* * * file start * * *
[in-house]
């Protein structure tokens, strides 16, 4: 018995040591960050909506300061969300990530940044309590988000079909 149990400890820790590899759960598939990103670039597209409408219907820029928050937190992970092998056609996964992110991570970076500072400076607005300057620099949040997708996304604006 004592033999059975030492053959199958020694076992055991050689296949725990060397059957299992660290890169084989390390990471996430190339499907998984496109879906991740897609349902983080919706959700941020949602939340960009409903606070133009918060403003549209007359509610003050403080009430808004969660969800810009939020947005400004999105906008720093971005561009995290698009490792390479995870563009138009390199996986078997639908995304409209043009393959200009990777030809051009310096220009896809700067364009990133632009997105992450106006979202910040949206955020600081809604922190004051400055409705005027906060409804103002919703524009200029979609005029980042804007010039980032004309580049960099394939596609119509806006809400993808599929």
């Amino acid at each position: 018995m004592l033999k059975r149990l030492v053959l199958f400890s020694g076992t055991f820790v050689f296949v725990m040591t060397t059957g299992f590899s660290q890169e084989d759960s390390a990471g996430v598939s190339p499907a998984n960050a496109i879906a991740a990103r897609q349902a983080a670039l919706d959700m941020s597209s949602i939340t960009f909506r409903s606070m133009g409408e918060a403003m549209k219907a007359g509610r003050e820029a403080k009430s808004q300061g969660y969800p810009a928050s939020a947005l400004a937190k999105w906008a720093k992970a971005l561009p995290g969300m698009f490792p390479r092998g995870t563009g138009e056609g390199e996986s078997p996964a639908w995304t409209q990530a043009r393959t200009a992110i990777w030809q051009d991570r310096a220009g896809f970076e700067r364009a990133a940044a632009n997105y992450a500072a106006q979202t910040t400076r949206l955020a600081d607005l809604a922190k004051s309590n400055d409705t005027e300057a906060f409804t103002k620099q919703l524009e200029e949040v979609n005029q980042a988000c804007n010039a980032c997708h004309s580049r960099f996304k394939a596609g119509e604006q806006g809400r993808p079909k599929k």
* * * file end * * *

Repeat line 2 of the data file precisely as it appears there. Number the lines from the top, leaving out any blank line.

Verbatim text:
């Protein structure tokens, strides 16, 4: 018995040591960050909506300061969300990530940044309590988000079909 149990400890820790590899759960598939990103670039597209409408219907820029928050937190992970092998056609996964992110991570970076500072400076607005300057620099949040997708996304604006 004592033999059975030492053959199958020694076992055991050689296949725990060397059957299992660290890169084989390390990471996430190339499907998984496109879906991740897609349902983080919706959700941020949602939340960009409903606070133009918060403003549209007359509610003050403080009430808004969660969800810009939020947005400004999105906008720093971005561009995290698009490792390479995870563009138009390199996986078997639908995304409209043009393959200009990777030809051009310096220009896809700067364009990133632009997105992450106006979202910040949206955020600081809604922190004051400055409705005027906060409804103002919703524009200029979609005029980042804007010039980032004309580049960099394939596609119509806006809400993808599929």